Organisations across the world have woken up to the value of open source software
They recognise that non-proprietary forms of code can be both cost-effective and efficient. Interestingly, Red Hat’s recent report highlighted that 82% of IT decision makers are more likely to choose a vendor that contributes to the open source community.
The UK is no exception with increased adoption of open source, driven by the rise of public cloud, rapid digital transformation, and increased confidence in open source security.
For this growth to continue and the UK to realise the full potential of open source, organisations need to make sure they are giving back to the community. Offering support and input to enable contributors to best continue developing the technology.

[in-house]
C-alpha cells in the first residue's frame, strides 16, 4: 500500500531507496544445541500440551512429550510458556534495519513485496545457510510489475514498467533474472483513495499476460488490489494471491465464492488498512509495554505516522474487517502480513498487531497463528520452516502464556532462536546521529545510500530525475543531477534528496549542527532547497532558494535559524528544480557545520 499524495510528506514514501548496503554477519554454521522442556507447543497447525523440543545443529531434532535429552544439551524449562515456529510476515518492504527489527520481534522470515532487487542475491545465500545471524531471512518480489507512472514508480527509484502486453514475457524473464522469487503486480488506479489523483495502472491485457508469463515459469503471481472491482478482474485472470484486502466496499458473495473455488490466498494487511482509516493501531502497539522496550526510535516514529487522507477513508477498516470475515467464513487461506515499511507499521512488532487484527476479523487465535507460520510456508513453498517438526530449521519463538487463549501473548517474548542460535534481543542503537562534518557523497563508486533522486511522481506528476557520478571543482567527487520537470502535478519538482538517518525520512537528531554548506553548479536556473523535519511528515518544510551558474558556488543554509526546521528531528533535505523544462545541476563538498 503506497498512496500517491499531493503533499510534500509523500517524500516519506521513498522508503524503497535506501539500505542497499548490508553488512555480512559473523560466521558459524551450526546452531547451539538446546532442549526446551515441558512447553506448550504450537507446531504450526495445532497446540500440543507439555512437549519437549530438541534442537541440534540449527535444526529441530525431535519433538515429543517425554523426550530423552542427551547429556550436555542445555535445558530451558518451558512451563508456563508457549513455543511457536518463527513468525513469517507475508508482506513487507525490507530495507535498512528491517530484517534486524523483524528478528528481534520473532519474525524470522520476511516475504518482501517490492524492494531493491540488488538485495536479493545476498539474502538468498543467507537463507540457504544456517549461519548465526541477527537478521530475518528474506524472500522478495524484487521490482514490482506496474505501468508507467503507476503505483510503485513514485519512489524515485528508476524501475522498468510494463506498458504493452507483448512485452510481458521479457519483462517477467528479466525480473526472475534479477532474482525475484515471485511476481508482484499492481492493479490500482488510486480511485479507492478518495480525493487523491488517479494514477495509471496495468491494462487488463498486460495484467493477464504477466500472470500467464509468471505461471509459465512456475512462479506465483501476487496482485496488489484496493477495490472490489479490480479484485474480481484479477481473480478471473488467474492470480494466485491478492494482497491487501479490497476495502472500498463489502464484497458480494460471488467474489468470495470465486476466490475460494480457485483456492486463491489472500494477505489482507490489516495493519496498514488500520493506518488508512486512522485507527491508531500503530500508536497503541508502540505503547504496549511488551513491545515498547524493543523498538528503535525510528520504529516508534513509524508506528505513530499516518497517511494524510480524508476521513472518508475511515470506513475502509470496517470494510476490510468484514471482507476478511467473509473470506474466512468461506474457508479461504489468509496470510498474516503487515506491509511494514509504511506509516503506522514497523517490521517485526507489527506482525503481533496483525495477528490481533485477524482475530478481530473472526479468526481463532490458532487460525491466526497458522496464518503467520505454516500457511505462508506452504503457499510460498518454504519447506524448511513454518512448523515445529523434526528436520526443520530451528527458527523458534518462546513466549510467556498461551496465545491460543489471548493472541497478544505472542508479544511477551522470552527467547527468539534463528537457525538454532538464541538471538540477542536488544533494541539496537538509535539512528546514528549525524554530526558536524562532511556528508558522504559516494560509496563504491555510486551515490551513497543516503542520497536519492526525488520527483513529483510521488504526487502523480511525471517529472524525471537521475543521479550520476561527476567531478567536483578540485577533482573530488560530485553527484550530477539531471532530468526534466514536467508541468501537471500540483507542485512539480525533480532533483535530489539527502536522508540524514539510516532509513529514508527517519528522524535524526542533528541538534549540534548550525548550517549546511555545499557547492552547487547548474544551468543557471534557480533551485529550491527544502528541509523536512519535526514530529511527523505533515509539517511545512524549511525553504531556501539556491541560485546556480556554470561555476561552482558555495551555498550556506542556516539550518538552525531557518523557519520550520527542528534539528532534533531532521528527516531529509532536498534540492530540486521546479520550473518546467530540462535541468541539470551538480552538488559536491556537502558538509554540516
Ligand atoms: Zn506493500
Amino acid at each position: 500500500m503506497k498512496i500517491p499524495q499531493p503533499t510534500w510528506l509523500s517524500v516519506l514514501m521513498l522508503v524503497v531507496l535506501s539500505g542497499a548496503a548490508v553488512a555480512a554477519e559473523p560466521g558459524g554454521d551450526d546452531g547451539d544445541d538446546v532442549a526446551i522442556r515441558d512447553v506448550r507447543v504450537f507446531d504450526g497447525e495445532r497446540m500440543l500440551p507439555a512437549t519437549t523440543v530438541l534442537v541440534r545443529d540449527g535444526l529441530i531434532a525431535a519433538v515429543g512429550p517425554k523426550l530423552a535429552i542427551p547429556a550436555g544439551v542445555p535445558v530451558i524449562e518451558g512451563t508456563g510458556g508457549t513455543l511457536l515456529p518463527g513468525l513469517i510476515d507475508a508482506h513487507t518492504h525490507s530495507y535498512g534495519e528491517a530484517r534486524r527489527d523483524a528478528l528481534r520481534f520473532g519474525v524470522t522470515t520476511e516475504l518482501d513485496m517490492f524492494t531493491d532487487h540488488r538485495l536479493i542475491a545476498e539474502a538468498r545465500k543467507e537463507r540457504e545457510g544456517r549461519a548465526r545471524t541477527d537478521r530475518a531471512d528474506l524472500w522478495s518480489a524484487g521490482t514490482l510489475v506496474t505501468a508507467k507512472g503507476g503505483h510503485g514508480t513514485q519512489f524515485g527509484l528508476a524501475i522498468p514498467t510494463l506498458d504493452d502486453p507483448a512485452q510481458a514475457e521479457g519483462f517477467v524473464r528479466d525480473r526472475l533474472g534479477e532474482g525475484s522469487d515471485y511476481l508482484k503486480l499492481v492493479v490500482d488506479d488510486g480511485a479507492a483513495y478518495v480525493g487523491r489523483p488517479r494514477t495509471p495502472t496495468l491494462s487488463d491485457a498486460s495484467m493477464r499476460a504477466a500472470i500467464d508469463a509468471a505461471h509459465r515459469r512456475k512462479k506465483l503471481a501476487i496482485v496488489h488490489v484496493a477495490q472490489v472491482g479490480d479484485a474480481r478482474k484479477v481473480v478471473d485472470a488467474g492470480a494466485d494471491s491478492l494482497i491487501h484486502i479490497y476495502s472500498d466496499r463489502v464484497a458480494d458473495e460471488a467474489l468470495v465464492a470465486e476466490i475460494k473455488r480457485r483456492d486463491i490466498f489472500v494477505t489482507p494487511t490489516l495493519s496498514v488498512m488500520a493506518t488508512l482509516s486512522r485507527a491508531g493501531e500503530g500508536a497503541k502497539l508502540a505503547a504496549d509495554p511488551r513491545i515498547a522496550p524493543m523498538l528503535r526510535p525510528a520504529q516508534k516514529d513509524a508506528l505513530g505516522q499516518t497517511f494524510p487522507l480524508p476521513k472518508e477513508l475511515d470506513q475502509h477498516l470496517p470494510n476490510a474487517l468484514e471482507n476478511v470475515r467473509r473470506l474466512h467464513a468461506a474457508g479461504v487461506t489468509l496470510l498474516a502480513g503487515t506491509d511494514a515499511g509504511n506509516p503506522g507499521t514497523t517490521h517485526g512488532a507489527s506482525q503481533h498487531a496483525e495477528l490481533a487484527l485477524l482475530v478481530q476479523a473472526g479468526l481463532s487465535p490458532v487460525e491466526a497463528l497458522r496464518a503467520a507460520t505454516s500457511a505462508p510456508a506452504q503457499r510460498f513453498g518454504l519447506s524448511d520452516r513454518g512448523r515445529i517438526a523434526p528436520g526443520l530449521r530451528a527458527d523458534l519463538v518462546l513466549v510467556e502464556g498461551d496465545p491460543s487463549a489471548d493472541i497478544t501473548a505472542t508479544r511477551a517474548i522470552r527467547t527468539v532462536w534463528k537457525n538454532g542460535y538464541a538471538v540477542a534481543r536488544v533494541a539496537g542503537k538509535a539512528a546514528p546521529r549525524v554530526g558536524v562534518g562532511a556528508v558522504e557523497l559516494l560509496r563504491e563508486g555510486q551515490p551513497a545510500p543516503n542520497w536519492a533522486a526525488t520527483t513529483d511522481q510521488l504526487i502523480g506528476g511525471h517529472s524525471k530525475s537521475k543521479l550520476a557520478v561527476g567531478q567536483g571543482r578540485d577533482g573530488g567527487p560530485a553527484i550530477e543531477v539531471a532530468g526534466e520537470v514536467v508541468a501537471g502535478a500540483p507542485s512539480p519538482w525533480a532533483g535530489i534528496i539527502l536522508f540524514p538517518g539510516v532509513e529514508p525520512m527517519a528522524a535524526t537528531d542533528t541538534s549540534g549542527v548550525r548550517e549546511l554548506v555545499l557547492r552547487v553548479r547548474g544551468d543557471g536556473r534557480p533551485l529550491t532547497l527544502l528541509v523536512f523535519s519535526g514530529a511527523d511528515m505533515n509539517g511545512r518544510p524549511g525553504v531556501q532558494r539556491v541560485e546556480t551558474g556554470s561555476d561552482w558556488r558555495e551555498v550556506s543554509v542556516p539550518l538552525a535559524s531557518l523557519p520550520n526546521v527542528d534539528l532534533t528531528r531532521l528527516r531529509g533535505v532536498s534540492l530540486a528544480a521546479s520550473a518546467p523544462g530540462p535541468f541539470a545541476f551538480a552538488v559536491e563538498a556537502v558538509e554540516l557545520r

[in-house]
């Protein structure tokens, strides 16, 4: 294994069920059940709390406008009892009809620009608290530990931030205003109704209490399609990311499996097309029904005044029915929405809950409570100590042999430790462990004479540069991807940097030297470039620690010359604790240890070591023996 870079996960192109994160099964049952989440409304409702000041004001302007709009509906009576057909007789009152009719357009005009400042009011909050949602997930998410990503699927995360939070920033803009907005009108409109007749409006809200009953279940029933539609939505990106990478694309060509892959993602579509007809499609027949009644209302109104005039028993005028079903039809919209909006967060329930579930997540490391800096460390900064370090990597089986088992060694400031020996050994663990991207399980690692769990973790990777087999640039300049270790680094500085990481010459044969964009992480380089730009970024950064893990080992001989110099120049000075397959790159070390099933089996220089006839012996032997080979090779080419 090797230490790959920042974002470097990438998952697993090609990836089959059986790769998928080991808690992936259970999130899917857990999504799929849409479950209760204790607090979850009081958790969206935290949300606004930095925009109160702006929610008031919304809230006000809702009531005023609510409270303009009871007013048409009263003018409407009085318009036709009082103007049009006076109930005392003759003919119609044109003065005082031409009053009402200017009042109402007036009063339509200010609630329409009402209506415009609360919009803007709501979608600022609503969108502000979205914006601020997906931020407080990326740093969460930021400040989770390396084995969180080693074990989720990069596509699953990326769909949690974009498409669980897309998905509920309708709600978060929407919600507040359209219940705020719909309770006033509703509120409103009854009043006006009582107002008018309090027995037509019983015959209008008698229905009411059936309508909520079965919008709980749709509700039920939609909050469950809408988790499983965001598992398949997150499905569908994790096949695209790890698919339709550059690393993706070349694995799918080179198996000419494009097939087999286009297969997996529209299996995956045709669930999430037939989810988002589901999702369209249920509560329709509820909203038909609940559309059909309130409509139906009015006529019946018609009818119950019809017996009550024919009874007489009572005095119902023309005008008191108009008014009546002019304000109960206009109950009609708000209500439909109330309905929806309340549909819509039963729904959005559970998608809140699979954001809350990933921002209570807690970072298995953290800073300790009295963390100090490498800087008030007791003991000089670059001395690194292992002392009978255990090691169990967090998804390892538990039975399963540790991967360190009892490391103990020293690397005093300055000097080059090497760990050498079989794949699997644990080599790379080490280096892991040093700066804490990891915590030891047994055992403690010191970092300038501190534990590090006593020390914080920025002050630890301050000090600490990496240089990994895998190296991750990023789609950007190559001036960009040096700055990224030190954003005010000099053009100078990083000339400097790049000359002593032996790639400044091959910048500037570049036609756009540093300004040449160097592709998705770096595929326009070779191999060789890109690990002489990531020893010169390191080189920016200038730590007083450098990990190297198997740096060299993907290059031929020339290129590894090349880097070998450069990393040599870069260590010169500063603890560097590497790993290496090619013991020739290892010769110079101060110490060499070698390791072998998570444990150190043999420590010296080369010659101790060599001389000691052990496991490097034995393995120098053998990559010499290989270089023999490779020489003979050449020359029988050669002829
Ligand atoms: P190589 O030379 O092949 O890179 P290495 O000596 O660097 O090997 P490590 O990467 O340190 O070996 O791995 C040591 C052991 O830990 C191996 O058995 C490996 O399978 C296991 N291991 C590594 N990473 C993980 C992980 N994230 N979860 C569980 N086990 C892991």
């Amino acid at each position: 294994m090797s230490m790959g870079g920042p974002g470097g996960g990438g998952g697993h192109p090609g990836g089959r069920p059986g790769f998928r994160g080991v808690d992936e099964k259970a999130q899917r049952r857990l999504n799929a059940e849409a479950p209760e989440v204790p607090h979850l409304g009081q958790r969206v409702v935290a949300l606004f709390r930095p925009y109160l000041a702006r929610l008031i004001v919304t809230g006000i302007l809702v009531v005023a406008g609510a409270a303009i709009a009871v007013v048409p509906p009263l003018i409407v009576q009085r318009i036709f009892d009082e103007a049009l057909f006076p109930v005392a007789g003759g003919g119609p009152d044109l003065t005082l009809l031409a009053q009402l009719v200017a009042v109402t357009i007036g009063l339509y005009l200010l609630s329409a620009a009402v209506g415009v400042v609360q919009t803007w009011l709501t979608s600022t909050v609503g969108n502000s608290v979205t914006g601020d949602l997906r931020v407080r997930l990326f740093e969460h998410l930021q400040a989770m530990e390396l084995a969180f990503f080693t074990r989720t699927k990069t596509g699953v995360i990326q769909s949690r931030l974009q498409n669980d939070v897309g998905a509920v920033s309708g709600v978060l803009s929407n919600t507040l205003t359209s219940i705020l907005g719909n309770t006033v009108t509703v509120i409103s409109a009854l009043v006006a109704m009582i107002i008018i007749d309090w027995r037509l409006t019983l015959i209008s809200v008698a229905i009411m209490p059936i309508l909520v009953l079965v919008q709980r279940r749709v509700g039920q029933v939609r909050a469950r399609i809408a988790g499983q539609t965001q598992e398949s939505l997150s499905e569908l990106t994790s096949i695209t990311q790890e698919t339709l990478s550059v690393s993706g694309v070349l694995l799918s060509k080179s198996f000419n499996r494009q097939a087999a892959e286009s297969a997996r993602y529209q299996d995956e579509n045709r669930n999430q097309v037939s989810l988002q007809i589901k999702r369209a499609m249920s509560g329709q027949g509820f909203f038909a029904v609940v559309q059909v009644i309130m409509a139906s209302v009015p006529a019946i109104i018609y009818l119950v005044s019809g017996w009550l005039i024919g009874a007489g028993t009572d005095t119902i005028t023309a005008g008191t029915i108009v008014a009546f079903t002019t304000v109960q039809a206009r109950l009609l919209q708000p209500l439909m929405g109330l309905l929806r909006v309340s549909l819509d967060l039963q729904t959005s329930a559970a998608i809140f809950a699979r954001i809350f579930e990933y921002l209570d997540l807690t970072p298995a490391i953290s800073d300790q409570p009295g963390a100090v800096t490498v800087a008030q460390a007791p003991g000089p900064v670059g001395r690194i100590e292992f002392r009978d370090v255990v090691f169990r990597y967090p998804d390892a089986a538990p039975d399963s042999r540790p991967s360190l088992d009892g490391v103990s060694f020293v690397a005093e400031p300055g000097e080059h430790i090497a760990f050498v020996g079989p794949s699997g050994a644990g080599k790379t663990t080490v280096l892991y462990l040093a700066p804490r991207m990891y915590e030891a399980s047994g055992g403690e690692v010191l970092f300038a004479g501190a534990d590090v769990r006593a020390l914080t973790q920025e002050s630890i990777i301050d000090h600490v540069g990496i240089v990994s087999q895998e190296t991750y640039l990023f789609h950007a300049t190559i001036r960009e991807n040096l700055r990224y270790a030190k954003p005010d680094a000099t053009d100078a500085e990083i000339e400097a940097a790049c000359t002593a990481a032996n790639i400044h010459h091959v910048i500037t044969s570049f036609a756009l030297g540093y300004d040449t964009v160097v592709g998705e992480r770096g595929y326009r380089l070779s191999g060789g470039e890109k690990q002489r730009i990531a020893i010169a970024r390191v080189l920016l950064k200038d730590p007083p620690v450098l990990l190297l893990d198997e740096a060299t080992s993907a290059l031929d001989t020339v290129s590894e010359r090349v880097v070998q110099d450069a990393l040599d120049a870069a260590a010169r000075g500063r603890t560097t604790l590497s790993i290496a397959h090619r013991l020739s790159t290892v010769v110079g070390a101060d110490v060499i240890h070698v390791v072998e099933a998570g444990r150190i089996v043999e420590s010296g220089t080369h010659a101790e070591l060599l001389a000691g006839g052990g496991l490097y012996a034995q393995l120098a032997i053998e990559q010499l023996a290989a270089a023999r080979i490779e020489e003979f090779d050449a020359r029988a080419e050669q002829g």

Open source in the UK
The adoption rates of open source have been on a meteoric rise in recent years. According to Aiven’s research, 54% of UK businesses are widely using open source, with 26% utilising it as a cornerstone of their IT infrastructure. These adoption figures do however vary from sector to sector. Data heavy industries are prioritising the use of open source, 37% in the financial services sector currently heavily rely on it, whereas only one in eight public sector organisations are making use of the technology.
Although many of these organisations choose to use open source due to its non-proprietary nature and ease of access, there are broader factors contributing to the increase in usage. The primary one is the growth of public cloud. According to Statista, the UK public cloud market generated approximately $12.3 billion of revenue in 2020, set to increase to $23.8 billion by 2025. The use of technologies that integrate well with public cloud, like open source, will continue to increase, capitalising on its success.